February 2, 2017
LANSING, Michigan – The Michigan Department of Treasury, Internal Revenue Service and the tax industry today issued an alert to all employers that an old Form W-2 email phishing scam has evolved beyond the corporate world and is spreading to school districts, restaurants, hospitals, tribal organizations, nonprofits and others.
In a related development, the W-2 scammers are coupling their efforts to steal employee W-2 information with an older scheme on wire transfers that is victimizing some organizations twice.
Here’s how the scam works: Cybercriminals use various spoofing techniques to disguise an email to make it appear as if it is from an organization executive. The email is sent to an employee in the payroll or human resources departments, requesting a list of all employees and their W-2 forms.
Unfortunately, the individual receiving the email unknowingly provides the requested information to the cybercriminal. This scam is sometimes referred to as Business Email Compromise (BEC) or Business Email Spoofing (BES).
When employers report W-2 thefts immediately to the IRS, the agency can take steps to help protect employees from tax-related identity theft. As the state Treasury Department, IRS and the tax industry enact safeguards to identify fraudulent returns filed through scams like this, cybercriminals need more data to mimic real tax returns.
The state Treasury Department urges all employers to be vigilant. This W-2 scam, which first appeared last year, is circulating earlier in the tax season and to a broader cross-section of organizations, including school districts, tribal casinos, chain restaurants, temporary staffing agencies, healthcare and shipping and freight.
Businesses that received the scam email last year also are reportedly receiving it again this year. The Internal Revenue Service and other partners warned of this scam’s reappearance last week but have seen an upswing in reports in recent days.
New Twist to W-2 Scam: Companies Also Being Asked to Wire Money
In the latest twist, the cybercriminal follows up with an “executive” email to the payroll or comptroller and asks that a wire transfer also be made to a certain account. Although not tax related, the wire transfer scam is being coupled with the W-2 scam email, and some companies have lost both employees’ W-2s and thousands of dollars due to wire transfers.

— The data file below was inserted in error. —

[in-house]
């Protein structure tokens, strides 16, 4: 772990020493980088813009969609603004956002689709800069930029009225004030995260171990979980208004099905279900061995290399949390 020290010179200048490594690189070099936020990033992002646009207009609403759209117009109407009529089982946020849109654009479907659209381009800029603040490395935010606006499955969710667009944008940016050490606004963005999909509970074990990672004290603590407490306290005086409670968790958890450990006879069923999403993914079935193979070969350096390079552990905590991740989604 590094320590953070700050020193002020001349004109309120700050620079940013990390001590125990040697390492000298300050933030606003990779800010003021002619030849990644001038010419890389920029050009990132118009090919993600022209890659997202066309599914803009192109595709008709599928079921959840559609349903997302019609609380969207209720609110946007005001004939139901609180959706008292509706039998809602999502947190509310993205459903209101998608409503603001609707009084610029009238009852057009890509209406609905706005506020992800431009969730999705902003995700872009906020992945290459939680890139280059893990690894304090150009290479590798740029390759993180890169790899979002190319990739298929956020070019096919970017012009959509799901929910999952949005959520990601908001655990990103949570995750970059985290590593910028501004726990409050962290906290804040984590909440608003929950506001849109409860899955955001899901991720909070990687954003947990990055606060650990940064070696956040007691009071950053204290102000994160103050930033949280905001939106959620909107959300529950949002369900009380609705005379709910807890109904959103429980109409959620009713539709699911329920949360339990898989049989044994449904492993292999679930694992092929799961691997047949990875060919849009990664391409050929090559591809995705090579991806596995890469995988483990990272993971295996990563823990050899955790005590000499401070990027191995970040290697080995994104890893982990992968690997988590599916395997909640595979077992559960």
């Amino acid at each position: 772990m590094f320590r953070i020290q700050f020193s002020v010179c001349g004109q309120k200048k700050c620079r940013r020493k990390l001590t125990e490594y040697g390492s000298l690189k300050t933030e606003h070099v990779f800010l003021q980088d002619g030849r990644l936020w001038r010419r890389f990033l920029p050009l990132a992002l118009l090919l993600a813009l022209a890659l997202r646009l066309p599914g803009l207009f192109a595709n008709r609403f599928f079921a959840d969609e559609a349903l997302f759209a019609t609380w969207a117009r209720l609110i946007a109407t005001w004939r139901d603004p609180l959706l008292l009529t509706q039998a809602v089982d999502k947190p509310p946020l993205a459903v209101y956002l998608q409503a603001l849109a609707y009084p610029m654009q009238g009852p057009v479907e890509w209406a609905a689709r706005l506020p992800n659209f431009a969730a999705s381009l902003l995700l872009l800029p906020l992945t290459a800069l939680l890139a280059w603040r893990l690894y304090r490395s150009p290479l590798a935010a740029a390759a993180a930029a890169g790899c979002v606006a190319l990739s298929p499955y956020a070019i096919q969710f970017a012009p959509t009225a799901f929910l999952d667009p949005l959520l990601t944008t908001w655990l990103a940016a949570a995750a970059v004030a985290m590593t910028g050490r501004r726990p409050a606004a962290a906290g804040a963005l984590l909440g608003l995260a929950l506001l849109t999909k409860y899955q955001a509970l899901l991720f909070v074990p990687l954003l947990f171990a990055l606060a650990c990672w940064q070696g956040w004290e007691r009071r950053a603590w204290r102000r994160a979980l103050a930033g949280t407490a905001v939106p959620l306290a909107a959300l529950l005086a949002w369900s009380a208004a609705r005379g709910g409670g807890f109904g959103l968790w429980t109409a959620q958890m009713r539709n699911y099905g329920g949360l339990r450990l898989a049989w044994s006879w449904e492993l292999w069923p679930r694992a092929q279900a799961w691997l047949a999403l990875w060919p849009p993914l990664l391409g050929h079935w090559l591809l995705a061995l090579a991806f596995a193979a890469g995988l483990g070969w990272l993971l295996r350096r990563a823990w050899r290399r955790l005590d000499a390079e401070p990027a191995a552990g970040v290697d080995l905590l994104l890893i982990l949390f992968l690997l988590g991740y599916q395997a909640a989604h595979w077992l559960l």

The state Treasury Department, IRS and tax industry urge all employers to share information with their payroll, finance and human resources employees about this W-2 and wire transfer scam. Employers should consider creating an internal policy, if one is lacking, on the distribution of employee W-2 information and conducting wire transfers.
Steps Employers Can Take If They See the W-2 Scam
Organizations receiving a W-2 scam email should forward it to firstname.lastname@example.org and place “W2 Scam” in the subject line. Organizations that receive the scams or fall victim to them should file a complaint with the Federal Bureau of Investigation’s Internet Crime Complaint Center (IC3).
Employees whose W-2 forms have been stolen should review the recommended actions by the Federal Trade Commission at www.identitytheft.gov or the IRS at www.irs.gov/identitytheft.
The W-2 scam is just one of several new variations that have appeared in the past year that focus on the large-scale thefts of sensitive tax information from tax preparers, businesses and payroll companies. Individual taxpayers also can be targets of phishing scams, but cybercriminals seem to have evolved their tactics to focus on mass data thefts.
Be Safe Online
In addition to avoiding email scams during the tax season, taxpayers and tax preparers should be leery of using search engines to find technical help with taxes or tax software. Selecting the wrong “tech support” link could lead to a loss of data or an infected computer.
Taxpayers searching for a paid tax professional for tax help can use the IRS Choosing a Tax Professional lookup tool or if taxpayers need free help can review the Free Tax Return Preparation Programs. Taxpayers or tax preparers looking for tech support for their software products should go directly to the provider’s web page.
This information was provided by the State of Michigan Department of Treasury. For additional information, click here.